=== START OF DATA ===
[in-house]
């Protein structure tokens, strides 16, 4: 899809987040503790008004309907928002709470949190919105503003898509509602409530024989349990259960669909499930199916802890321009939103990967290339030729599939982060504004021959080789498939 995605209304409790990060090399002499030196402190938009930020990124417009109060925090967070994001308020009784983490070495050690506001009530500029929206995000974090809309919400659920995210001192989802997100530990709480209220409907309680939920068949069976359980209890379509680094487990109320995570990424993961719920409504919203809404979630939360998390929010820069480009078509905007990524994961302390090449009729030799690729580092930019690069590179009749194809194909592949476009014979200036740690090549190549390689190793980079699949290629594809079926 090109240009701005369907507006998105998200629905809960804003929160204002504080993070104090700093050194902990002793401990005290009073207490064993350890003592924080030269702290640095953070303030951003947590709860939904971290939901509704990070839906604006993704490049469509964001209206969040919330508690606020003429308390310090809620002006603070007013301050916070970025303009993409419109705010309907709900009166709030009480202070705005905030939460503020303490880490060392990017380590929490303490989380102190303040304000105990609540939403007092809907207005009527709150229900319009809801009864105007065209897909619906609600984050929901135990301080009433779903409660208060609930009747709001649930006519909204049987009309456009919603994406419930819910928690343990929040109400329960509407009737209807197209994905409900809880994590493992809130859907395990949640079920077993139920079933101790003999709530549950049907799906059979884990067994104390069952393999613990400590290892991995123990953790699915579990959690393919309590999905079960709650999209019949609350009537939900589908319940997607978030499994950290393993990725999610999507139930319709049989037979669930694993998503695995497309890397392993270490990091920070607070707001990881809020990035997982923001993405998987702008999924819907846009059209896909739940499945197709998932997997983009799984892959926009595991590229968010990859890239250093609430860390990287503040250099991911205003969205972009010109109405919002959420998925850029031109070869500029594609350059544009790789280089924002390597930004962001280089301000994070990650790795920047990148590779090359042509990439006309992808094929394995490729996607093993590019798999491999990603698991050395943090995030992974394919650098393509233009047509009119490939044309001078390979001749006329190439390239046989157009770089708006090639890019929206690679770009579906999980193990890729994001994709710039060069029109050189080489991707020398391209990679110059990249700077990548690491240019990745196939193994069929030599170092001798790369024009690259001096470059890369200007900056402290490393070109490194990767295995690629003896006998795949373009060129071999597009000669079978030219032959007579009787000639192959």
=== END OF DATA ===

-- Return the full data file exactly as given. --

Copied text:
[in-house]
């Protein structure tokens, strides 16, 4: 899809987040503790008004309907928002709470949190919105503003898509509602409530024989349990259960669909499930199916802890321009939103990967290339030729599939982060504004021959080789498939 995605209304409790990060090399002499030196402190938009930020990124417009109060925090967070994001308020009784983490070495050690506001009530500029929206995000974090809309919400659920995210001192989802997100530990709480209220409907309680939920068949069976359980209890379509680094487990109320995570990424993961719920409504919203809404979630939360998390929010820069480009078509905007990524994961302390090449009729030799690729580092930019690069590179009749194809194909592949476009014979200036740690090549190549390689190793980079699949290629594809079926 090109240009701005369907507006998105998200629905809960804003929160204002504080993070104090700093050194902990002793401990005290009073207490064993350890003592924080030269702290640095953070303030951003947590709860939904971290939901509704990070839906604006993704490049469509964001209206969040919330508690606020003429308390310090809620002006603070007013301050916070970025303009993409419109705010309907709900009166709030009480202070705005905030939460503020303490880490060392990017380590929490303490989380102190303040304000105990609540939403007092809907207005009527709150229900319009809801009864105007065209897909619906609600984050929901135990301080009433779903409660208060609930009747709001649930006519909204049987009309456009919603994406419930819910928690343990929040109400329960509407009737209807197209994905409900809880994590493992809130859907395990949640079920077993139920079933101790003999709530549950049907799906059979884990067994104390069952393999613990400590290892991995123990953790699915579990959690393919309590999905079960709650999209019949609350009537939900589908319940997607978030499994950290393993990725999610999507139930319709049989037979669930694993998503695995497309890397392993270490990091920070607070707001990881809020990035997982923001993405998987702008999924819907846009059209896909739940499945197709998932997997983009799984892959926009595991590229968010990859890239250093609430860390990287503040250099991911205003969205972009010109109405919002959420998925850029031109070869500029594609350059544009790789280089924002390597930004962001280089301000994070990650790795920047990148590779090359042509990439006309992808094929394995490729996607093993590019798999491999990603698991050395943090995030992974394919650098393509233009047509009119490939044309001078390979001749006329190439390239046989157009770089708006090639890019929206690679770009579906999980193990890729994001994709710039060069029109050189080489991707020398391209990679110059990249700077990548690491240019990745196939193994069929030599170092001798790369024009690259001096470059890369200007900056402290490393070109490194990767295995690629003896006998795949373009060129071999597009000669079978030219032959007579009787000639192959």